When Jane Brophy, head nurse at Milton Gottesman Jewish Day School of the Nation’s Capital, gets home from work, she puts down her bag, says hello to her husband and five children — and then goes out to frolic with her 10 chickens for the next 30 or 45 minutes.
“It sounds crazy, but the stress sort of melts away,” she says. “It’s really, really relaxing.”
The hat of a chicken owner is far from the only new one that Brophy has donned since the dawn of COVID-19.
The “chicken wonderland” in her yard is how she copes with the stress of staying on top of fluctuating public health guidelines, answering hundreds of emails day and night, managing weekly testing and spending three or four hours contact tracing each time a student or staff member tests positive. Because of the omicron variant, it’s multiple cases every day. Even people outside of the Milton Gottesman community will reach out for guidance.
Sometimes Brophy must notify close contacts on Shabbat and Jewish holidays. “It’s pikuach nefesh,” she says, referring to the Jewish principle that saving a human being’s life comes before almost any religious commandment.
Brophy — who left a previous job as a neonatal intensive care unit nurse seeking greater work-life balance — now works almost 24/7 to maintain the health of the Milton Gottesman community, while trying to provide as normal a school experience for the kids as she can.
“It’s basically an entire second job on top of a regular full-time job. It’s exhausting trying to juggle everything,” she says. “I live and breathe COVID — without having COVID.”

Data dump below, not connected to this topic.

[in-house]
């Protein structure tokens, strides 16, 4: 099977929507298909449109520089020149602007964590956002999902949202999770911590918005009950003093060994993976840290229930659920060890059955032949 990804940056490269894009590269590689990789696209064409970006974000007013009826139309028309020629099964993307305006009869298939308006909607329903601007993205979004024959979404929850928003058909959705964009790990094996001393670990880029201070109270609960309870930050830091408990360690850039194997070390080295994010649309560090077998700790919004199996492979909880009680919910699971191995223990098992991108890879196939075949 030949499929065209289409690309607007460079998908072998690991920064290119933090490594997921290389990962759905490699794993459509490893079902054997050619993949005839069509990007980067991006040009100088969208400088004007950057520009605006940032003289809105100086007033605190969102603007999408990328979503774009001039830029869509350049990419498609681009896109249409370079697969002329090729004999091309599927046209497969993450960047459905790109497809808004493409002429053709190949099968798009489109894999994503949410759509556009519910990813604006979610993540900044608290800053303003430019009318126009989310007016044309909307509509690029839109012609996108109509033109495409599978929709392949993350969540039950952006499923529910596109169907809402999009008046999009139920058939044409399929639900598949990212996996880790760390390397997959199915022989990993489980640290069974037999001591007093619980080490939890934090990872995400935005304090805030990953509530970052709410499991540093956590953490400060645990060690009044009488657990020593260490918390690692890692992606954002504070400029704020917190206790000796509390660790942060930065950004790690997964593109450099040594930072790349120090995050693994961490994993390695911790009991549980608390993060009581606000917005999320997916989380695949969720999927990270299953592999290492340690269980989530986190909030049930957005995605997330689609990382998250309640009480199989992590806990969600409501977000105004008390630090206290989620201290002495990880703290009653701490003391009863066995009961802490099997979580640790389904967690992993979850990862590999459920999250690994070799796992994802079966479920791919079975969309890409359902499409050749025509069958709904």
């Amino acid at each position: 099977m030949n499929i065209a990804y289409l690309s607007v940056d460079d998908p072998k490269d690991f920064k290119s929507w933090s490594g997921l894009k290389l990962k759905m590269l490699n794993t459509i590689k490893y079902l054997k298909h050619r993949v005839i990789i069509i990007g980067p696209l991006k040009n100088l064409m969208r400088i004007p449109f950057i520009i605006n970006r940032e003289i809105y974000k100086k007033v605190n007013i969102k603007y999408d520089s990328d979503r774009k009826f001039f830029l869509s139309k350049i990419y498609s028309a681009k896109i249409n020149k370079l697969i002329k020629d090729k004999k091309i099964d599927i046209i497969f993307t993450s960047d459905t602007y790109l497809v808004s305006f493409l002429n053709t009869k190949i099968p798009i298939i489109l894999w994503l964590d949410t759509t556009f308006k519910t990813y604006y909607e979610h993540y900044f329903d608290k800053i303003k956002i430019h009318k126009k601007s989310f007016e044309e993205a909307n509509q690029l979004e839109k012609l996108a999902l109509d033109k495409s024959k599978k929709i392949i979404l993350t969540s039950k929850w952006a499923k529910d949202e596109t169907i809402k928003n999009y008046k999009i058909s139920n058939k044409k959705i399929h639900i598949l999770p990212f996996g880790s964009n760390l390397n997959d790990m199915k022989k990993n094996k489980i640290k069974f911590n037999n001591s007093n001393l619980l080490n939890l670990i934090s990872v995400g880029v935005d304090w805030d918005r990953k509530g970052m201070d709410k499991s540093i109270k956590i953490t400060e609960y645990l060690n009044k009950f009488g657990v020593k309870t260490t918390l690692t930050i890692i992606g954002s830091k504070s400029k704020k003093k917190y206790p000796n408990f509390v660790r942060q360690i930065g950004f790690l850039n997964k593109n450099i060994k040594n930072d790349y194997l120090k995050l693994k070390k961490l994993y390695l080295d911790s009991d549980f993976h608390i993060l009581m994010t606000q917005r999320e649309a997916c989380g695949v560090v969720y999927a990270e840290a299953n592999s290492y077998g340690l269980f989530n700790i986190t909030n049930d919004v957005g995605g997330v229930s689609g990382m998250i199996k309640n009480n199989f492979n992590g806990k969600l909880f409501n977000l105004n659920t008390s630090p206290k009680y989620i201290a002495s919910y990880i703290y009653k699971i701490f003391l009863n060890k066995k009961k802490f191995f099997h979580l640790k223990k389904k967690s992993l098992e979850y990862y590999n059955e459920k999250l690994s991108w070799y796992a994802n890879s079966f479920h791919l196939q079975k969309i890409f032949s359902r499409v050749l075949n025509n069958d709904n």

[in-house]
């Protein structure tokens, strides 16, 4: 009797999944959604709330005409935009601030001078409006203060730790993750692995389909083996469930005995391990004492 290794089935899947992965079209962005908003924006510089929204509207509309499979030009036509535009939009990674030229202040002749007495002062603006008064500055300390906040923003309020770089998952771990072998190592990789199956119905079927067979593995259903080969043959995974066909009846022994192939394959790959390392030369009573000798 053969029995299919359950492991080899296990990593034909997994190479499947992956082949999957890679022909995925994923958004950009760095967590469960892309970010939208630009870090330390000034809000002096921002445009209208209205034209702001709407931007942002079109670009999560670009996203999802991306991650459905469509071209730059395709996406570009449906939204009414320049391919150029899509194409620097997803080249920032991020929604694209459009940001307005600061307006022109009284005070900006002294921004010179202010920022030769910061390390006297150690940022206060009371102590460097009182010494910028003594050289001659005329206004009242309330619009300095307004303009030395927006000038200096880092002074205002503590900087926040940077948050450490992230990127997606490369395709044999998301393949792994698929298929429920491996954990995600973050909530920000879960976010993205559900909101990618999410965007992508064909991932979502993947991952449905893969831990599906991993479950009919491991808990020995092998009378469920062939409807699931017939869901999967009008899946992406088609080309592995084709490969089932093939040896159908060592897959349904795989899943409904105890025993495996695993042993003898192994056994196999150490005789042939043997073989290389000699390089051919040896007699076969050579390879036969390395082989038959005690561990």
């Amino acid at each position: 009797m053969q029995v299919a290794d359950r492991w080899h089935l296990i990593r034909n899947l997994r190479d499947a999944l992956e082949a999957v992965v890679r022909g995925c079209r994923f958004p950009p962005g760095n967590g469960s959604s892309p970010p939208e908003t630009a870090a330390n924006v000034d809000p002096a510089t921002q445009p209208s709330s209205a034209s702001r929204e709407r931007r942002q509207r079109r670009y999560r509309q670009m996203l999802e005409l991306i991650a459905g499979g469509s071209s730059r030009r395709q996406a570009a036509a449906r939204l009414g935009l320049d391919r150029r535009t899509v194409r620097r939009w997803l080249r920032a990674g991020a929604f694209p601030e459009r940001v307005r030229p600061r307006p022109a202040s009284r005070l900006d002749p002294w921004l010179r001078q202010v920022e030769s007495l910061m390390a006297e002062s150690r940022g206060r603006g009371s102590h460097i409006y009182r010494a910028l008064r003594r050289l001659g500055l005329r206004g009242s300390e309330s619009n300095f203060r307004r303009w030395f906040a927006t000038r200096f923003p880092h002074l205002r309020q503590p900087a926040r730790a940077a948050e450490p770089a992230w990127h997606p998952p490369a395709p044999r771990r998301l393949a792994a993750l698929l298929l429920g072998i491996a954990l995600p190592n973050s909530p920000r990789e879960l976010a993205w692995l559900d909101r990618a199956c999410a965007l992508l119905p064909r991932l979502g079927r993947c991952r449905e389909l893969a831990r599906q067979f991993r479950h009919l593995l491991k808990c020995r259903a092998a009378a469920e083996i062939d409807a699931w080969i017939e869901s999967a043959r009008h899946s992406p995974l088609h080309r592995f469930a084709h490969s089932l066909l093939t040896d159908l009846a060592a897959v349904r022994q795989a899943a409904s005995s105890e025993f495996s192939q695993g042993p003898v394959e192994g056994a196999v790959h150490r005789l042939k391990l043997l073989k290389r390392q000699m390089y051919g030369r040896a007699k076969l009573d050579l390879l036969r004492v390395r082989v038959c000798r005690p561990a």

And she struggles to turn off her brain during nights, weekends and school breaks. She makes an effort not to check her email during family movie nights, which mean a great deal because her family avoids socializing with others indoors out of concern for the virus.
Right after, though, she’s back on her phone. “If I’m not checking my email, I’m worried — what if I missed a positive case and delayed notifying the contacts of someone who has COVID and therefore inadvertently added to community spread? It’s this rabbithole,” she says.
Before the pandemic, being a school nurse meant that work stayed at work. It was a full day of triaging sick and injured students, managing chronic conditions like food allergies, ensuring students were up to date on vaccines and physicals, and administering medications and hearing and vision screenings.
Now, all these responsibilities remain, but on the “back burner,” says Natasha Oksenhendler, head nurse at Charles E. Smith Jewish Day School in Rockville.
“The pandemic has blown up my duties tenfold,” she says. “As a school nurse, I’ve experienced a certain degree of trauma. My role went from school nurse to the medical authority on all things COVID. I’m a mom to these kids, I’m a friend to my colleagues, I’m an epidemiologist, I’m a communicator, I’m a policymaker. It went from zero to 100, almost overnight.”
Charles E. Smith Jewish Day School is a private school, so there is no district making virus-related decisions. The medical advisory committee has more autonomy, she says, but also more liability. For example, some parents worry about exposure if their kids eat indoors but others get upset if their kids eat outside in the cold.